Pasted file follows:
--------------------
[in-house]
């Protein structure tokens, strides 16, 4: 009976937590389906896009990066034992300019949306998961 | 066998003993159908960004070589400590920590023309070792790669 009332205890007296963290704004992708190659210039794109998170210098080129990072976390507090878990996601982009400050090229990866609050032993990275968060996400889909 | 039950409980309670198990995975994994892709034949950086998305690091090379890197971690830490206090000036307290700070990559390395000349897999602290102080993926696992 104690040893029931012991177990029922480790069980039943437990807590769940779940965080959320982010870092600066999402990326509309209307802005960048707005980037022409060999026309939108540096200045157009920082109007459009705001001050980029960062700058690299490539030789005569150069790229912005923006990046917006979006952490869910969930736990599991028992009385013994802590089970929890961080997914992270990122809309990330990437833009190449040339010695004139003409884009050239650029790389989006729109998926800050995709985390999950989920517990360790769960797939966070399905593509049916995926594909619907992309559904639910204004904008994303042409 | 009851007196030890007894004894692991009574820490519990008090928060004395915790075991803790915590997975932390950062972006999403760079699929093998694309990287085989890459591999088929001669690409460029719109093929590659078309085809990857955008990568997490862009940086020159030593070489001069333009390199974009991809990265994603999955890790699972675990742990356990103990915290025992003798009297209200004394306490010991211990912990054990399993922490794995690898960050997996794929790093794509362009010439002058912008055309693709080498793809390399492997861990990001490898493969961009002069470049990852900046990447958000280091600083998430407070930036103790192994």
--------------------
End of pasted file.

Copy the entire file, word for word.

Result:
[in-house]
């Protein structure tokens, strides 16, 4: 009976937590389906896009990066034992300019949306998961 | 066998003993159908960004070589400590920590023309070792790669 009332205890007296963290704004992708190659210039794109998170210098080129990072976390507090878990996601982009400050090229990866609050032993990275968060996400889909 | 039950409980309670198990995975994994892709034949950086998305690091090379890197971690830490206090000036307290700070990559390395000349897999602290102080993926696992 104690040893029931012991177990029922480790069980039943437990807590769940779940965080959320982010870092600066999402990326509309209307802005960048707005980037022409060999026309939108540096200045157009920082109007459009705001001050980029960062700058690299490539030789005569150069790229912005923006990046917006979006952490869910969930736990599991028992009385013994802590089970929890961080997914992270990122809309990330990437833009190449040339010695004139003409884009050239650029790389989006729109998926800050995709985390999950989920517990360790769960797939966070399905593509049916995926594909619907992309559904639910204004904008994303042409 | 009851007196030890007894004894692991009574820490519990008090928060004395915790075991803790915590997975932390950062972006999403760079699929093998694309990287085989890459591999088929001669690409460029719109093929590659078309085809990857955008990568997490862009940086020159030593070489001069333009390199974009991809990265994603999955890790699972675990742990356990103990915290025992003798009297209200004394306490010991211990912990054990399993922490794995690898960050997996794929790093794509362009010439002058912008055309693709080498793809390399492997861990990001490898493969961009002069470049990852900046990447958000280091600083998430407070930036103790192994």